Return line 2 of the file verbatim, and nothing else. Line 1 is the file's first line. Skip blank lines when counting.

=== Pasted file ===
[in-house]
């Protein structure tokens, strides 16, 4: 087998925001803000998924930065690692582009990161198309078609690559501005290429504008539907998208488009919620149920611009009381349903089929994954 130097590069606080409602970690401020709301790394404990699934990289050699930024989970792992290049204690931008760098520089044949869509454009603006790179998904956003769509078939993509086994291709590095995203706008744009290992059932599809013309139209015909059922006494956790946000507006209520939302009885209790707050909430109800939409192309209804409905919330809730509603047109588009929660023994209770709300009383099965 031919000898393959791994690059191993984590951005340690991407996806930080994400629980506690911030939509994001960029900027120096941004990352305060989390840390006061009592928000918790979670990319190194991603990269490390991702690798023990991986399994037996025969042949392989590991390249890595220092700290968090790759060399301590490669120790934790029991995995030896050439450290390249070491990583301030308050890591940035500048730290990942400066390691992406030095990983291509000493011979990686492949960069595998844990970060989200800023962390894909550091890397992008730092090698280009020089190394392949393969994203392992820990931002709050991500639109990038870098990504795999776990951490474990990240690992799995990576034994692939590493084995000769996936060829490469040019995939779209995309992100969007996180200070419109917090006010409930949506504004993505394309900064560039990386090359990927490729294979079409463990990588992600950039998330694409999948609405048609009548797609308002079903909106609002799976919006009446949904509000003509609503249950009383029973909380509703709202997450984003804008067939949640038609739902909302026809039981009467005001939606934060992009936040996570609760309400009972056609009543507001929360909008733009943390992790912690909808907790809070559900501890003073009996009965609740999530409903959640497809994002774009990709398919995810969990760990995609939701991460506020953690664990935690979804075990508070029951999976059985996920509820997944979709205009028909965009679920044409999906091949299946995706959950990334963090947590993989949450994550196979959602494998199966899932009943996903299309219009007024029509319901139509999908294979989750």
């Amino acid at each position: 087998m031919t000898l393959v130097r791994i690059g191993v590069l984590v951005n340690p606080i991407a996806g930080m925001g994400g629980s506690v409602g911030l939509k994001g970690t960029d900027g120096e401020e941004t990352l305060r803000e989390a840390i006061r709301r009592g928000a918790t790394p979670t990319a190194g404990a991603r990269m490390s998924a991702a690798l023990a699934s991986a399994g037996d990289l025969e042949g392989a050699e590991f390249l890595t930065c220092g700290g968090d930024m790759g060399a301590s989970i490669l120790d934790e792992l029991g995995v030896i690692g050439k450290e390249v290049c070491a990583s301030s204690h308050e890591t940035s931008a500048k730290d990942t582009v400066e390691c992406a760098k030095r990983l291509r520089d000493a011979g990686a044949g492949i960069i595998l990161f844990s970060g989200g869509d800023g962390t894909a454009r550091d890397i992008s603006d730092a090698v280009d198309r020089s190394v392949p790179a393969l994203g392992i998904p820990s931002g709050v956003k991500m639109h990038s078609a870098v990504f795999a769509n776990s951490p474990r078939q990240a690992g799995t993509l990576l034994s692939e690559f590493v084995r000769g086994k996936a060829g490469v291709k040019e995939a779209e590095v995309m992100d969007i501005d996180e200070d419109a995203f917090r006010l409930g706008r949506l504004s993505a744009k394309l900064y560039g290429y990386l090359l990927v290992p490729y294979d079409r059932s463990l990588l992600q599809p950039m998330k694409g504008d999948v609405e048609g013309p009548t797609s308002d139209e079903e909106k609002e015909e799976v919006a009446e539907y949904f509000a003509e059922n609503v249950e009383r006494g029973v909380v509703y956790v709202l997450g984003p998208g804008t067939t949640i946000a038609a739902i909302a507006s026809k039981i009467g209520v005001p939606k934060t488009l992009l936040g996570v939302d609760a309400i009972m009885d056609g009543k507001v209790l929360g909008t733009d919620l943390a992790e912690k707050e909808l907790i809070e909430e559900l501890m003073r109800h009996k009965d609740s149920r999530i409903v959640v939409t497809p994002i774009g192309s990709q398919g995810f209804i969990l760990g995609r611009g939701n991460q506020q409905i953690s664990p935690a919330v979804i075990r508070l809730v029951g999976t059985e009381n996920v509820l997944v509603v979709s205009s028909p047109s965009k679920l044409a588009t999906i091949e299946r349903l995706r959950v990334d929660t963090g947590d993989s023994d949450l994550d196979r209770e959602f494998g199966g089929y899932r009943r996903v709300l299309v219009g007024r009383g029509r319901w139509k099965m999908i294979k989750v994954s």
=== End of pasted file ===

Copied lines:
């Protein structure tokens, strides 16, 4: 087998925001803000998924930065690692582009990161198309078609690559501005290429504008539907998208488009919620149920611009009381349903089929994954 130097590069606080409602970690401020709301790394404990699934990289050699930024989970792992290049204690931008760098520089044949869509454009603006790179998904956003769509078939993509086994291709590095995203706008744009290992059932599809013309139209015909059922006494956790946000507006209520939302009885209790707050909430109800939409192309209804409905919330809730509603047109588009929660023994209770709300009383099965 031919000898393959791994690059191993984590951005340690991407996806930080994400629980506690911030939509994001960029900027120096941004990352305060989390840390006061009592928000918790979670990319190194991603990269490390991702690798023990991986399994037996025969042949392989590991390249890595220092700290968090790759060399301590490669120790934790029991995995030896050439450290390249070491990583301030308050890591940035500048730290990942400066390691992406030095990983291509000493011979990686492949960069595998844990970060989200800023962390894909550091890397992008730092090698280009020089190394392949393969994203392992820990931002709050991500639109990038870098990504795999776990951490474990990240690992799995990576034994692939590493084995000769996936060829490469040019995939779209995309992100969007996180200070419109917090006010409930949506504004993505394309900064560039990386090359990927490729294979079409463990990588992600950039998330694409999948609405048609009548797609308002079903909106609002799976919006009446949904509000003509609503249950009383029973909380509703709202997450984003804008067939949640038609739902909302026809039981009467005001939606934060992009936040996570609760309400009972056609009543507001929360909008733009943390992790912690909808907790809070559900501890003073009996009965609740999530409903959640497809994002774009990709398919995810969990760990995609939701991460506020953690664990935690979804075990508070029951999976059985996920509820997944979709205009028909965009679920044409999906091949299946995706959950990334963090947590993989949450994550196979959602494998199966899932009943996903299309219009007024029509319901139509999908294979989750």